pulse modulation

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pulse modulation

[′pəls ‚mäj·ə‚lā·shən]
A system of modulation in which the amplitude, duration, position, or mere presence of discrete pulses may be so controlled as to represent the message to be communicated.
McGraw-Hill Dictionary of Scientific & Technical Terms, 6E, Copyright © 2003 by The McGraw-Hill Companies, Inc.
The following article is from The Great Soviet Encyclopedia (1979). It might be outdated or ideologically biased.

Pulse Modulation


modulation of oscillations, as a result of which harmonic oscillations take on the shape of short-duration radio pulses, whose properties are determined by the shape of the modulating video pulses.

Pulse modulation is used in radar, where the distance to target is determined from the time of arrival of a pulse reflected by the target, and in systems of pulse radio communications. In this case the transmitted signal (video pulse) can change various parameters of the initial sequence of radio pulses: the height (pulse amplitude modulation); displacement of the pulse in time, without affecting its duration (pulse position modulation); or duration (width) of the pulse (pulse width modulation). In the case of pulse code modulation the transmission of differently coded pulse trains is used for various types of signals.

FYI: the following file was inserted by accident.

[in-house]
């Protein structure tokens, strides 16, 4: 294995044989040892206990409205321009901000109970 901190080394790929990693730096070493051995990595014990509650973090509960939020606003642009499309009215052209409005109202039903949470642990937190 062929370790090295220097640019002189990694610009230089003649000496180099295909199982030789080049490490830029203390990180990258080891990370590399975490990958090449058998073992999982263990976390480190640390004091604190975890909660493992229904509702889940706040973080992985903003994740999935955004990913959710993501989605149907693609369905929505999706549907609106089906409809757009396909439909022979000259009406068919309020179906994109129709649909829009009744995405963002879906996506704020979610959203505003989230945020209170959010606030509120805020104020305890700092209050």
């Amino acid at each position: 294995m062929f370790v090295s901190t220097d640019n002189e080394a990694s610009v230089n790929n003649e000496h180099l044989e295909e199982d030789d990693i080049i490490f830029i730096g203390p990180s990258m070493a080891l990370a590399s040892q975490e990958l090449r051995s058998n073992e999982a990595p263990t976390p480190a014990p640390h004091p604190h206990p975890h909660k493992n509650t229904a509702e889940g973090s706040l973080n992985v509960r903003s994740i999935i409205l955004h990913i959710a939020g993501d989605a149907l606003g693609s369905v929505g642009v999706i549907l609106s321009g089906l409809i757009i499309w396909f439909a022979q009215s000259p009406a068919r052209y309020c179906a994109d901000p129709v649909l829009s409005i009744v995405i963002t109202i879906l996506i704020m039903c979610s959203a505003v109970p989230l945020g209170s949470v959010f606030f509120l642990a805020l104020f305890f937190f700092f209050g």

The pulses used in pulse modulation are mainly square or bell-shaped and have a duration of 10−9 to 10−5 sec. The off-on time ratio (the ratio of the repetition period and the duration of a pulse) ranges from 102 to 103 for radar to several units for multichannel radio communications. Pulse modulation is usually achieved by means of pulse modulators.


Itskhoki, Ia. S. Impul’snye ustroistva. Moscow, 1959.
Meerovich, L. A., and L.G. Zelichenko. Impul’snaia tekhnika. Moscow, 1953.
Evtianov, S.I. Radioperedaiushchie ustroistva. Moscow, 1950.
The Great Soviet Encyclopedia, 3rd Edition (1970-1979). © 2010 The Gale Group, Inc. All rights reserved.

pulse modulation

pulse modulationclick for a larger image
A number of methods of converting CW (carrier wave) signals into digital pulses to reduce the bandwidth required, eliminate errors, and, where possible, improve the signal-to-noise ratio.
An Illustrated Dictionary of Aviation Copyright © 2005 by The McGraw-Hill Companies, Inc. All rights reserved
References in periodicals archive ?
In the ICW mode, typical pulse modulation parameters are duty cycle (DC) = [t.sub.i]/[T.sub.rm] = 0.5; pulse repetition period [T.sub.rm] = 1/[F.sub.rm] and the pulse repetition frequency [F.sub.rm] = c/4 [H.sub.max] = 31 kHz.
The instrument contains internal modulators for AM, FM and pulse modulation. Each of these modulators is coupled with a generator for internal modulation.
The demodulation and detection of baseband pulse modulation signals are described along with the probability of error.
The instrument also includes built-in digital AM, FM and pulse modulation envelope generators with digital and analog sweeps of both frequency and output power.
A transmitted signal of the carrier frequency [f.sub.O] and a pulse modulation function [A.sub.TX] are assumed as
External modulation capability and internal pulse modulation are standard, while built-in amplitude and frequency sources are available options.
If the electric field zero crossings under the optical pulse modulation envelope are uniformly spaced in time, the time-bandwidth product should be approximately 0.5.
The available options include internal reference frequency source, built-in step attenuation, phase modulation and pulse modulation.
The RF source modules contain the circuitry for imposing amplitude, frequency or pulse modulation on the microwave carrier.